A Bit from Nothing This work is considered exceptional by our editorial staff.

September 22, 2011
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There's a knock at the door.

The woman listens intently, head bowed, eyes closed, rocking back and forth in time with the crackle of her fire place, and in her expression you can just detect a hint of something like acknowledgement. She smiles privately to herself, as if considering who has come to pay such an old soul visit, but does not stir.

I knock again.

I am watching through the curtains of her front window, dark red like fine wine, stretched thin against the bottom of the glass. Everything moves as shadows, and blurs- but I know. I have seen her before. She is coming.

Goodmorning.

She nods her response, politely. She doesn't like me, never much has. Not since her son brought me home long ago, cold and shivering and up to no good, surely. A poor child. Vermin. Someone she, herself, would never have considered on the disease-ridden streets outside. Come, with her only son, a fine lad of just twenty, to beg bread on her stoop. There was contempt in her eyes, when I was around. Contempt for the beggar boy, and admiration for her generous son. It worsened as the companionship progressed.

I have come to share news of your kin.

Another nod.

He is dead.

It is stated so bluntly, without warning, that shock registers her face uninhibited. It is only a second. She has regained composure in less time than that in which it had been lost. As if she had never faltered in the first.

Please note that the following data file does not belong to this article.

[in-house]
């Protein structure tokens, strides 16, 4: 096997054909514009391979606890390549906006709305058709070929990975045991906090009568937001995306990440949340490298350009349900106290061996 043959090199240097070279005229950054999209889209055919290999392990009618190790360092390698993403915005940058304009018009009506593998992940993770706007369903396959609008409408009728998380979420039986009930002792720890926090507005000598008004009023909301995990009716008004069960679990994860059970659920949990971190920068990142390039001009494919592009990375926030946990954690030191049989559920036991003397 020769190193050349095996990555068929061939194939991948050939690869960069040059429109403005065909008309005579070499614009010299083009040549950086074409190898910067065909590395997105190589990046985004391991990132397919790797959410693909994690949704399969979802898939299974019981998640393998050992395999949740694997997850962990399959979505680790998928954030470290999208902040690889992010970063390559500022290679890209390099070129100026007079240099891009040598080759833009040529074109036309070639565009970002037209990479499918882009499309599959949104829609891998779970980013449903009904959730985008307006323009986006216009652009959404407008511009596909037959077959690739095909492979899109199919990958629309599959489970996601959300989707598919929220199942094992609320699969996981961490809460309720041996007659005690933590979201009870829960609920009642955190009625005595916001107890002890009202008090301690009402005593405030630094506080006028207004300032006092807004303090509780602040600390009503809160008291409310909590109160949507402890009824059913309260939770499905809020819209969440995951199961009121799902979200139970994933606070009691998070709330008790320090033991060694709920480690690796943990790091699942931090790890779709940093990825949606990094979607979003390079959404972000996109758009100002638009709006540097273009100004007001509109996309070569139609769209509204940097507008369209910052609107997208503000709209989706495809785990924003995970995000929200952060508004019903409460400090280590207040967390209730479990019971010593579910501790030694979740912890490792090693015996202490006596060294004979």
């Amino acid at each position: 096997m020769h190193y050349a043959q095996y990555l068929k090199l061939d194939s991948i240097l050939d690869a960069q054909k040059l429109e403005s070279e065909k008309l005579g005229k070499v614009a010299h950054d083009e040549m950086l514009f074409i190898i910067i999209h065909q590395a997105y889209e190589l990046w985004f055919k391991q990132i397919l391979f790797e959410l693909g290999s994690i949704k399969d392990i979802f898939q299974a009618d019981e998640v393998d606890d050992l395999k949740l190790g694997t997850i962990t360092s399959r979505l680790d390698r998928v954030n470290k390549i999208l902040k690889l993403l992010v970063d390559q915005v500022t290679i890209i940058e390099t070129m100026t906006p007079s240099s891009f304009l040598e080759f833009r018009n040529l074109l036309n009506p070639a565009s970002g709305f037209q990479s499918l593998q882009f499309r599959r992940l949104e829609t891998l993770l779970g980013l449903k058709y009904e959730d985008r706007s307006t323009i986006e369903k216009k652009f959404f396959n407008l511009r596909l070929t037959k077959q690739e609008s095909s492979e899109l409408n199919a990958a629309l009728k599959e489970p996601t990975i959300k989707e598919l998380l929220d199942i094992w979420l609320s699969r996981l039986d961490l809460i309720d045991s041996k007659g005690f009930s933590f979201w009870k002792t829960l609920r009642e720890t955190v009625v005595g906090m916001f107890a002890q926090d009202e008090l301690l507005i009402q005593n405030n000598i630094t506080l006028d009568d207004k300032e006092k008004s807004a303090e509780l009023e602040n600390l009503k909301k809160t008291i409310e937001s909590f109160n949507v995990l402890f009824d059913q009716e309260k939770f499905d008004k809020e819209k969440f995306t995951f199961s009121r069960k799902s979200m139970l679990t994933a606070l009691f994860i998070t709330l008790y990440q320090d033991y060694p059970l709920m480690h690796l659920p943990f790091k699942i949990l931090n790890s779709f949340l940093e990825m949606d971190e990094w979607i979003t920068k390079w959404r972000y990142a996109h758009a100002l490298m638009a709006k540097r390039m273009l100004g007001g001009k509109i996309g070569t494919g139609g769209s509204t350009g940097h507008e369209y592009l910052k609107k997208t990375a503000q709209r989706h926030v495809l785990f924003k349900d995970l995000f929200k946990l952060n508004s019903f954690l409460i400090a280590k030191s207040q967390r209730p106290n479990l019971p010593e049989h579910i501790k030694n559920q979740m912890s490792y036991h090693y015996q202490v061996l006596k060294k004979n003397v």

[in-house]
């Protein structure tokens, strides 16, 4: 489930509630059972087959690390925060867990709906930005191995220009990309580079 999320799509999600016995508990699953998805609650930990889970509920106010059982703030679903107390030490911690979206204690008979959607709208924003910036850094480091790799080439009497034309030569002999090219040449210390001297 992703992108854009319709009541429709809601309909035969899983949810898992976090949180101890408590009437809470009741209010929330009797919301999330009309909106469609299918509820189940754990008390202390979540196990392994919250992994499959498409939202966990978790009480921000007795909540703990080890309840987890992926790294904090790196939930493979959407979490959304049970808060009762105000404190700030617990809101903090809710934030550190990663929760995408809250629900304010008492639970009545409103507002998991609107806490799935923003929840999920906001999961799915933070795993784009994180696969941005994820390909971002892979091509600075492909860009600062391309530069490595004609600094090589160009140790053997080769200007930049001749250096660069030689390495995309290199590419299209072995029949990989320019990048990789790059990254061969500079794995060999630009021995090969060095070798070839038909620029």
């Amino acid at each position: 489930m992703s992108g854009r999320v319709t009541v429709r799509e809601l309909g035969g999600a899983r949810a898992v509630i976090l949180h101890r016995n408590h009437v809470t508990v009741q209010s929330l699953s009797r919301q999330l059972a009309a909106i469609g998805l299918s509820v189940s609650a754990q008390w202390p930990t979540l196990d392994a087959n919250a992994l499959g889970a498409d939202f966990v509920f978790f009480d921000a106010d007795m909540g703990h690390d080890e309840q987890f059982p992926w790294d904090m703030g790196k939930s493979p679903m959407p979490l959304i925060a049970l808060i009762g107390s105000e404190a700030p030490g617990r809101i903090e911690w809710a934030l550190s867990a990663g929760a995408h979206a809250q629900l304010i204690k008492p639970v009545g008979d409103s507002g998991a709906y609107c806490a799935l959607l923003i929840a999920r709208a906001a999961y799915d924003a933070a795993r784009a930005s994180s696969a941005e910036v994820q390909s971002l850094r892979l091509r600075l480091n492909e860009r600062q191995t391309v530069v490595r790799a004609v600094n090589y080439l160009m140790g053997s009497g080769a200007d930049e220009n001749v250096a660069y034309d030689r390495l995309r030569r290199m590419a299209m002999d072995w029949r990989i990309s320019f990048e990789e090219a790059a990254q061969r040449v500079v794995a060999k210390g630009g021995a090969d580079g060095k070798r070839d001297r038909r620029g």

"I believe-" there is a slight, strangled choking noise that erupts from the back of her throat. Her voice cracks just as the next words are spoken, "I believed my son to be in good health."

Is that so?

"Quite," she says, and monitors my expression with indignation. Searching, I can tell, for fault. For guilt, for shame, for anything at all, but finds nothing behind my sheepish grin and half-lidded eyes.

"We were close," I admit, and it isn't entirely the truth, but I have never been one for perfection, and it is almost true, not entirely a lie, "very close, to your... home."

The last word is full of such disgust, such hatred. It hardly sounds a word at all, but more a chord from the devil's fiddle itself.

Johnny, and the devil of Georgia.

Ironic, fitting. Almost- the best there's ever been.

How I amuse myself so.

"Home," she echoes. It is not so much a welcoming as a repent. I am not welcome. This is clear. Her wrath twists to me.

"You." Accusation. Her eyes bore into mine, but there is nothing to see, nothing to prove. There are demons dancing behind the irises, just out of sight. Inklings of something not all there. They easily could be mistaken for shadows from the firelight. She knows me better. She sees them. Another flash of recognition.

She is stumbling backwards, tripping, gasping. Shock. Falls into the same rocking chair as before, but the rhythm isn't easy. It isn't right. "You killed him. My son. Dead."

You know,

I say, and I smirk at her, eyes glittering with something overtly malicious. How could I keep the demon from peeking through, just a bit, to stare her in the eyes? There was always something cold that lay in wait behind my expression, something she was looking for, but could never place. I allow him to reveal himself for just a moment, a singular crack in my solid mask of empathy.

"You know, just before he died, he told me you might figure it out."

I have just closed the door as the first syllables of response tumble from between her lips.





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